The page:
Tag Archives: parallels

Parallels Software Update Point–selfsigned certificate

As a continuation of the previous post on howto setup the Parallels Software Update Point (introduced in Parallels Mac Management for SCCM 4.5) – here comes a minor hack howto enable WSUS for selfsigned certificates and leverage this within Parallels SUP

Step 1.

Enable Selfsigned certificates for WSUS

Set the following registry key

HKLM\Software\Microsoft\Update Services\Server\Setup
DWORD: EnableSelfSignedCertificates – 1

Step 2

Open certmgr.msc where WSUS is installed and export the WSUS selfsigned certificate

Export the WSUS Publishers Self-signed certificate from Trusted publishers to a file. Remember to choose to export the private key…


…and all the extended properties…


… and set a password…


Step 3

Run some code provided by Parallels to set the certificate you just exported as the signing certificate. Replace CERTFILE and CERTPW


$updateServer = [Microsoft.UpdateServices.Administration.AdminProxy]::GetUpdateServer()

$config = $updateServer.GetConfiguration()

$config.SetSigningCertificate("CERTFILE", "CERTPW")

Step 4.

Complete the setup wizard. As you already followed all the previous steps.


Parallels Mac Management for SCCM–Software Update Point

As of Parallels Mac Management 4.5 there are great new features – such as the new role Software Update Point.

The addition of this role is to enable managed updates for the OSX-devices within your environment and it acts as a bridge between the Apple Software Update Server (or the able service) and the Configuration Manager environment which PMM integrates into. All of these products will now integrate in a (sort of) seamless way and PMM can now enable its new role (PMM SUP) to inject updates into Microsoft WSUS, which ConfigMgr then uses to publish content. The Apple SUS is optional and if one is setup you can leverage this to further control updates.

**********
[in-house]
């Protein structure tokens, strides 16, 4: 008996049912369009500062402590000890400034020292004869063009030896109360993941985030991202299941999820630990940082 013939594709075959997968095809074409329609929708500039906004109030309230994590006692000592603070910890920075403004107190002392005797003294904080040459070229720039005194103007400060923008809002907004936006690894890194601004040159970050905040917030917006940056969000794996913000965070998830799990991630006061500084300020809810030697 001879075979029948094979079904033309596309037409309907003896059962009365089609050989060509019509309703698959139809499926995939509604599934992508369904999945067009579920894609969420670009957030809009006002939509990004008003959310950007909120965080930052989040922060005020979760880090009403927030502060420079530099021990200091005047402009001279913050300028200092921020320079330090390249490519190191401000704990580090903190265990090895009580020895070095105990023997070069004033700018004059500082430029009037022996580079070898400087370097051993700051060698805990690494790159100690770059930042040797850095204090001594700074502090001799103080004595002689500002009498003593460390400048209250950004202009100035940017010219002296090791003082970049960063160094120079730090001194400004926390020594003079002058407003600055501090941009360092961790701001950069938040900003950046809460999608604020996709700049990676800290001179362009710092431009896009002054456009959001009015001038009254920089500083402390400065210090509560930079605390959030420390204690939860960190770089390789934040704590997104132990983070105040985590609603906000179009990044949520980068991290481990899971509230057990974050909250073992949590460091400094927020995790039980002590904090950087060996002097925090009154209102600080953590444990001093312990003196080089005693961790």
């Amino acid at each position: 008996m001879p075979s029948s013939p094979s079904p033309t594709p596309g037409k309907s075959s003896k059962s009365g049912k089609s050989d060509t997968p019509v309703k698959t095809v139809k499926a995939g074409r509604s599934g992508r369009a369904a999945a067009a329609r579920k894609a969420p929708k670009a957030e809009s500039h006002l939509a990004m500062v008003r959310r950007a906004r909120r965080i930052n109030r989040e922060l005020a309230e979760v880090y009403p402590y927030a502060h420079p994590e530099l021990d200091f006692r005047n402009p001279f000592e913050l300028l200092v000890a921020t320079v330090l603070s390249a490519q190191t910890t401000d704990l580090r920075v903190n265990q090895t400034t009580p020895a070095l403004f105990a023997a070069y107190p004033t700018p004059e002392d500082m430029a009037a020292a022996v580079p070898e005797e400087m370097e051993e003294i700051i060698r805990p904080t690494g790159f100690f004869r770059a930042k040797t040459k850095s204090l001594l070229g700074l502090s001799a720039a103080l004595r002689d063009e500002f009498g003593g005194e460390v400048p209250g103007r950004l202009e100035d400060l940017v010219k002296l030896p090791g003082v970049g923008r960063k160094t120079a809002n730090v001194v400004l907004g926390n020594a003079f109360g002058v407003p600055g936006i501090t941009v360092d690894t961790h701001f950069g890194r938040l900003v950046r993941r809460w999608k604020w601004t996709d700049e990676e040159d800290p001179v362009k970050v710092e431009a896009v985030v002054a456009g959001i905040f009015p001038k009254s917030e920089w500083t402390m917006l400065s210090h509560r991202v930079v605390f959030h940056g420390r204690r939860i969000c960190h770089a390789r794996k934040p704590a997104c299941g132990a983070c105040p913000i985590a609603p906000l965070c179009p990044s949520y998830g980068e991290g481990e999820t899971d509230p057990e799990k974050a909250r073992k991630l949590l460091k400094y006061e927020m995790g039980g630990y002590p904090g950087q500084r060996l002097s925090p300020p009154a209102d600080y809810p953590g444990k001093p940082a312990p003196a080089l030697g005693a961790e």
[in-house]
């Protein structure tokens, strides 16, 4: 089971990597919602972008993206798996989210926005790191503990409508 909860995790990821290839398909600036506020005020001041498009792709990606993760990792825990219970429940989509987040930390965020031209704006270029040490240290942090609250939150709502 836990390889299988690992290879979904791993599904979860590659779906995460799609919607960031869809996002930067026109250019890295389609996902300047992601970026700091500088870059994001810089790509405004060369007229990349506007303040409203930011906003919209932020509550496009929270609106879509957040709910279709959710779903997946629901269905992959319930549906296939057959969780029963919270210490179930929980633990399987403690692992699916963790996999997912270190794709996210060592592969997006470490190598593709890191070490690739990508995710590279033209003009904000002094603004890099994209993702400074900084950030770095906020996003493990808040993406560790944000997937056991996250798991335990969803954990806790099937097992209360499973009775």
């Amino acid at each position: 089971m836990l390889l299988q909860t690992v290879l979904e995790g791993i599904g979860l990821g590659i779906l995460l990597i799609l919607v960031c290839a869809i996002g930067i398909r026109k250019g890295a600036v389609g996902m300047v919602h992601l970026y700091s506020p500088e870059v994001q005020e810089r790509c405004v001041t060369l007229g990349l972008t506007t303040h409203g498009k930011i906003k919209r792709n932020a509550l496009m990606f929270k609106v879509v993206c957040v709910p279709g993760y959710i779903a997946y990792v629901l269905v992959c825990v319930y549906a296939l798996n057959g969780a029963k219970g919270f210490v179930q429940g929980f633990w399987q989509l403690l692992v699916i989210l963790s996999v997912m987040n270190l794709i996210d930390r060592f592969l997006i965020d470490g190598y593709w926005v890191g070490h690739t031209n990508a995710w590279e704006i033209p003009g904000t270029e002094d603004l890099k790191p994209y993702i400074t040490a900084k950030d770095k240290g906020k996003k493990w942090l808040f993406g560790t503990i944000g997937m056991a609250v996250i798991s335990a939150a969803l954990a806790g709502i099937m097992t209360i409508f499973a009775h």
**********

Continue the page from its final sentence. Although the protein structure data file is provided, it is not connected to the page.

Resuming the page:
Most of this knowledge is based on the Parallels Mac Management for SCCM (bad acronym right there..) Admin guide


To start using the PMM for SCCM Software Update Point it is required to have a Microsoft WSUS server installed and leveraged for the ConfigMgr environment. Most likely this is already in place if you are already managing updates for Windows-devices.

Allow locally published content

It is required to configure clients to trust locally published content from WSUS. Complete instructions are available from Microsoft, however a quick way to verify if this is setup is to check the following registry key.

AcceptTrustedPublisherCerts – 1


In addition the signing certificate setup for WSUS needs to be trusted by the client.

WSUS server

The PMM for SCCM SUP should be installed on server that has WSUS installed (top server in a hierarchy). Before completing that installation a few things needs to be verified. A service account has to be used and configured for the SUP-role, and this has to be a member of the local administrator-group on the server. In addition the service account has to be a member of the local group WSUS Administrators.


Choose Update Server

There are three options when choosing what type of source the Apple Updates should be retrieved from. Basis are:

  • Apple Software Updates (public)
    Users can choose what updates to install, able to postpone installation and restarts.
    Updates will be downloaded from Apple
    • Local Update Server (intranet source)
      Users can choose what updates to install, able to postpone restarts
    • Local Update Server (intranet source) – filtered
      Administrators deploys updates

My personal preference is the Apple Software Updates, but incase you want to avoid WAN traffic and potentially more control of updates for your devices the option is a local Apple Software Update Server (or – Local Update Server as stated above). The Apple Software Update Server is part of OSX Server (which can be purchased from Apple Store). Like all other things – this role can be enabled and setup pretty easily. However, it does require an OSX-instance that is running as a server in your environment.

Apple Software Update Server

Once the Apple Software Update Server is setup the PMM for SCCM SUP needs to be configured to direct all requests to this server. A simply registry key edit will finalize the configuration.

These items are only requried to change if you want to use the Apple SUS.

Node: HKEY_LOCAL_MACHINE\SYSTEM\CurrentControlSet\Services\pmm_sup_service\Pa rameters

Server Address: SusCatalogBaseUrl
Port: HttpServerPort.
Server settings update interval: InfoUpdateIntervalSeconds
Catalog check: CatalogRefreshIntervalSeconds

The log-file for any activity is generated in the following log-file;